Today’s employees look at their workspaces as an extension of their beliefs, not as a place to just finish work
The new generation is moving from value (cost of something) to values they stand for, say, sustainability and creativity.
Couches. Rotating desk assignments. Standing desks. Treadmill desks. Cubicles. There are several workspace options today. Companies, particularly startups, have become conscious of what kind of a workspace will help attract, engage and retain its employees. Their consciousness is understandable since today’s employee is not looking at their office as a place where they go to finish work, but as an extension of their beliefs and values.
The workspace is no longer just a physical architecture, where people spend 8-9 hours of their life five days a week. It has become a space where different attitudes come together, interact and innovate.
People are not monolith; generations are not a monolith. Each person needs a different type of space to activate different types of productivity and to feel creative or inspired. What made me think about this is the MIT (Massachusetts Institute of Technology) Media lab. I found myself working at their new building, sometime in 2009, all the time even though I lived a kilometre away. In winter, in rain, I would pick up my bag and choose to work there. It was more than the fact they had free coffee.
It was because the building offered different types of spaces—one was small and super private room, where you could close yourself to the outside world and concentrate; it was like your own personal office. The second one was a semi-private office, like people peek in and see what you are doing.
The third was a café setting, which meant it was kind of public with a bit of noise in the background but you could still find a corner to work. The last one was an open workspace. On several occasions, I would notice myself moving among these four set-ups, depending on my mood and the kind of work I was doing.
A firm that offers such varied options could succeed in attracting today’s workforce. Unlike their parents, the newer generations care about the actual space they work in rather than working there for 20 years. Values haven’t changed but they have been reordered.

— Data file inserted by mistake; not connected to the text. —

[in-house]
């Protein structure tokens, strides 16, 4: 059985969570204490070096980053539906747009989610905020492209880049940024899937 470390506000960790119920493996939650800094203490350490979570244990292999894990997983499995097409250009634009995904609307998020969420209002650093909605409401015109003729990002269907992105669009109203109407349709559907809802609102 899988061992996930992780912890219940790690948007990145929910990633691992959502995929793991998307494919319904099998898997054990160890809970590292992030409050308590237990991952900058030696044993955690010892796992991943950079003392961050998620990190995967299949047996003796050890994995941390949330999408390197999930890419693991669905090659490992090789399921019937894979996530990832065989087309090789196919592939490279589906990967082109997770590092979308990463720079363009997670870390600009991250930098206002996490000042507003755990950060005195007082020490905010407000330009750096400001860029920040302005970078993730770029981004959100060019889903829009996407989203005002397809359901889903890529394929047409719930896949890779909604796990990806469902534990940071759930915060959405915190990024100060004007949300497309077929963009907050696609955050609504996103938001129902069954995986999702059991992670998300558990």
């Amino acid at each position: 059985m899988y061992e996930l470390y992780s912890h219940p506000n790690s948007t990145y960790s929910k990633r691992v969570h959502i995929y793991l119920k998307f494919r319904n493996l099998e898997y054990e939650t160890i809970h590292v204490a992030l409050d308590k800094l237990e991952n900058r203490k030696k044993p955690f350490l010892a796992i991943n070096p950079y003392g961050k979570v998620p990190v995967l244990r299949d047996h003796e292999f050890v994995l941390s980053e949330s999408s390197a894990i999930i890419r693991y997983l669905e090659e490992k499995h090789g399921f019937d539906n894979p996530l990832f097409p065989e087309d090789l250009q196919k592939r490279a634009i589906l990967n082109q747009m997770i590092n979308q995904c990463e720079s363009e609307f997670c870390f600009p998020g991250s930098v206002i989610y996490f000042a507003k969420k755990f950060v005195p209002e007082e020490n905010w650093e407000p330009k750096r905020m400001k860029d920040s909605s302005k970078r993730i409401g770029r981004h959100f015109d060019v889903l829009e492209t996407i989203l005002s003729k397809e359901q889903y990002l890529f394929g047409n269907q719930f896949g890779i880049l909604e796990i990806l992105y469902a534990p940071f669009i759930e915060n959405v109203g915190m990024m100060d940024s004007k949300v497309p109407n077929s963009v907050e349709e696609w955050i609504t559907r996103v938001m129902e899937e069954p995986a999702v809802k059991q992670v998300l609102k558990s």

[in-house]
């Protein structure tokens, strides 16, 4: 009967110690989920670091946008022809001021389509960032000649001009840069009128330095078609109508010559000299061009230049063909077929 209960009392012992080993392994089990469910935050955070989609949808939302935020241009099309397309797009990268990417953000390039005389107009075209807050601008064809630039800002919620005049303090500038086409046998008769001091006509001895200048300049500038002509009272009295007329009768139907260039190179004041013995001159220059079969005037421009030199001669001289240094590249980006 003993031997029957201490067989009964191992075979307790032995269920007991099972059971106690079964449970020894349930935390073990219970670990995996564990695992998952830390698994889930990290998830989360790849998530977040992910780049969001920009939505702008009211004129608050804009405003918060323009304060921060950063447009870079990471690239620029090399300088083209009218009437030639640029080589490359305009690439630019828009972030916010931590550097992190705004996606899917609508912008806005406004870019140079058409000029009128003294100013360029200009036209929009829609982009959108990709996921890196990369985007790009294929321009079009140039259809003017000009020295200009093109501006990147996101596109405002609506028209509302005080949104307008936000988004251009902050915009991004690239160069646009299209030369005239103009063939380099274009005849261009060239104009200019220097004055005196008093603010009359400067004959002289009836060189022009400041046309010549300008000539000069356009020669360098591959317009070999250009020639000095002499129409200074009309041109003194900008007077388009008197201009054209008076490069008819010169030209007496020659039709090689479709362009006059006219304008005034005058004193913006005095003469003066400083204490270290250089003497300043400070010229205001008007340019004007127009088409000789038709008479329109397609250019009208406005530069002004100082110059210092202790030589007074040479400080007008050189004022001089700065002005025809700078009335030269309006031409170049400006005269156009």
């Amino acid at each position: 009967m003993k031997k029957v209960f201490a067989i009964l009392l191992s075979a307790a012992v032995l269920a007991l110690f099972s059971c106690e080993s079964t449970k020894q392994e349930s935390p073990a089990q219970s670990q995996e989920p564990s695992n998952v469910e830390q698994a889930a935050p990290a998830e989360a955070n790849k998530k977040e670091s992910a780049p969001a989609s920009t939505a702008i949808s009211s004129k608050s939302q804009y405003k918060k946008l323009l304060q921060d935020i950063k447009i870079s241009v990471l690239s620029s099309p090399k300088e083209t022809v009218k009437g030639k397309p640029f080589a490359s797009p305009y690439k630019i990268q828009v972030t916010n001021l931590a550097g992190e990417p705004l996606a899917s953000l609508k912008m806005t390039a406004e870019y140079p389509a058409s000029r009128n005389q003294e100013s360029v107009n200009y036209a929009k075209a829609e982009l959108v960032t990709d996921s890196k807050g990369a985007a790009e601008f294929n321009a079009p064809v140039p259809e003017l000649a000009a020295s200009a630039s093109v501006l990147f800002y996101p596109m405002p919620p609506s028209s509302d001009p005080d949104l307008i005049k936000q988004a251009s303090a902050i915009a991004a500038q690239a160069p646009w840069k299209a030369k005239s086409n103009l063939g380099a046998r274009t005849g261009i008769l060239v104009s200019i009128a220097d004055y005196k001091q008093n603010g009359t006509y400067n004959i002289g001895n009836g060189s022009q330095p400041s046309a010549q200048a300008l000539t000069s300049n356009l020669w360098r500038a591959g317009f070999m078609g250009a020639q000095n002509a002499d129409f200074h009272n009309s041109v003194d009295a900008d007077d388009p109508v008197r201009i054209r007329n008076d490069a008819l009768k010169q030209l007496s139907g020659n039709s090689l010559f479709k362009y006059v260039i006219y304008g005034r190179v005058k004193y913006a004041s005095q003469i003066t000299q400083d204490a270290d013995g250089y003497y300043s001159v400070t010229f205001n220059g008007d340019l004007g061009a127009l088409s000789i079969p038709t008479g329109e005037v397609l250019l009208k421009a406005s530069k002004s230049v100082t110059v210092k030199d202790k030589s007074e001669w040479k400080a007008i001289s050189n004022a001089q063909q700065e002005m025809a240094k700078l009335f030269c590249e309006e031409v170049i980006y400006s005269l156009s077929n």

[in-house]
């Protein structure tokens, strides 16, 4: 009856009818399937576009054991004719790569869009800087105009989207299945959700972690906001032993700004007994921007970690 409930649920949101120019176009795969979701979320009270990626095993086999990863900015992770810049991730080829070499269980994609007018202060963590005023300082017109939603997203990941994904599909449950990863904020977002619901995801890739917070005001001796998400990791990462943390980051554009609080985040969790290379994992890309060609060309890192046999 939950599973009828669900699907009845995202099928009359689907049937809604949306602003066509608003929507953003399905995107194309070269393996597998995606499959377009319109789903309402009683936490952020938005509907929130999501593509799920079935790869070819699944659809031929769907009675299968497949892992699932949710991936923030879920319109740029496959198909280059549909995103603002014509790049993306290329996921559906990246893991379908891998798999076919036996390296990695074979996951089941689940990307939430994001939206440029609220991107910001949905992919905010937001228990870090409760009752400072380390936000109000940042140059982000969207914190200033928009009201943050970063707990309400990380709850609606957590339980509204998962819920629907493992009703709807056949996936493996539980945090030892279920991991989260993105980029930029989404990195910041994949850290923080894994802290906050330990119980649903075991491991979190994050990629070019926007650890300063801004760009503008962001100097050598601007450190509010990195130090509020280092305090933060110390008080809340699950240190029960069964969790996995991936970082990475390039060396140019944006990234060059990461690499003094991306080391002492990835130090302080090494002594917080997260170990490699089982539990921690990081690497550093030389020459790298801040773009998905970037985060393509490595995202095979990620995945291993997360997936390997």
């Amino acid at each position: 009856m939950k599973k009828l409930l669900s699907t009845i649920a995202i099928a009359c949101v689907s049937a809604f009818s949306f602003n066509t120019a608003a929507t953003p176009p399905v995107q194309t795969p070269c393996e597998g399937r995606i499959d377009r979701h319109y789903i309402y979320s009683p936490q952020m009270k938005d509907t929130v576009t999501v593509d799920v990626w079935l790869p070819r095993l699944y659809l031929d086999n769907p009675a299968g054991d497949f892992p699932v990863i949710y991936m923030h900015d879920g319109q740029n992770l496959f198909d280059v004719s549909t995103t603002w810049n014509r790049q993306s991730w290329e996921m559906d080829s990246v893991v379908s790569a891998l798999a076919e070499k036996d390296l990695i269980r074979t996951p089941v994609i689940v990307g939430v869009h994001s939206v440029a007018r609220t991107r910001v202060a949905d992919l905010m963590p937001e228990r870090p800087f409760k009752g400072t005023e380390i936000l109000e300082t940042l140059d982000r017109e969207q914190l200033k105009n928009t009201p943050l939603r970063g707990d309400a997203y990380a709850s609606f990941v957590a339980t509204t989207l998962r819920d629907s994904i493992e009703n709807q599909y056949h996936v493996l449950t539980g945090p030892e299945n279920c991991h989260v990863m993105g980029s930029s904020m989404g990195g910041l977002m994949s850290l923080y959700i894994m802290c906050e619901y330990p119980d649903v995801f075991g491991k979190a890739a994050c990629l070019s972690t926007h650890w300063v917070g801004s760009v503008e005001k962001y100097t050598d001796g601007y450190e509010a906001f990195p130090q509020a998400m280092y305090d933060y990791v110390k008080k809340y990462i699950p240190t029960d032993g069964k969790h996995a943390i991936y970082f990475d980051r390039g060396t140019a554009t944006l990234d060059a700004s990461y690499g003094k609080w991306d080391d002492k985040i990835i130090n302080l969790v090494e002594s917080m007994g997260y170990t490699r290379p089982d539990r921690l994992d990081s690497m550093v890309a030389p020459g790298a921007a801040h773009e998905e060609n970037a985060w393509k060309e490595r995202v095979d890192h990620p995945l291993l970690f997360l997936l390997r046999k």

For example, my dad has worked in the same company since the time he graduated from college. The dream now is no longer to have that stable government job but instead one that is risky, more experiential, and adventurous.
There are several reasons for this shift in priority. The newer generation is more ambitious, exposed to the global world and social media, and conscious of how they are contributing to society. Research shows that millennials are ready to accept a smaller salary to work for a company that’s environmentally responsible.
Even when it comes to the living spaces of the newer generation, a similar shift in attitude towards sustainability can be seen. Many of today’s consumers are ready to spend money on an expensive pair of jeans, which was made with zero waste, rather than buying cheaper pants available at a fast fashion store.
People are not buying stuff that won’t fit into their lives logistically. They are buying or even renting a single chair, instead of an entire set of furniture. The consumption is more use-based rather than want-based.
Consumers are asking themselves whether the thing they are buying right now will serve them any purpose 20 years later. The generational change is choosing values over value.
Whether inside or outside office, the new generation is slowly moving from value (cost of something, salary) to values they stand for—sustainability, creativity and innovation.
Henry Skupniewicz is co-head of Godrej DesignLab and head of fabrication futures at Godrej and Boyce. He was a speaker at the Hyderabad Design Week.
(As told to Pooja Singh.)
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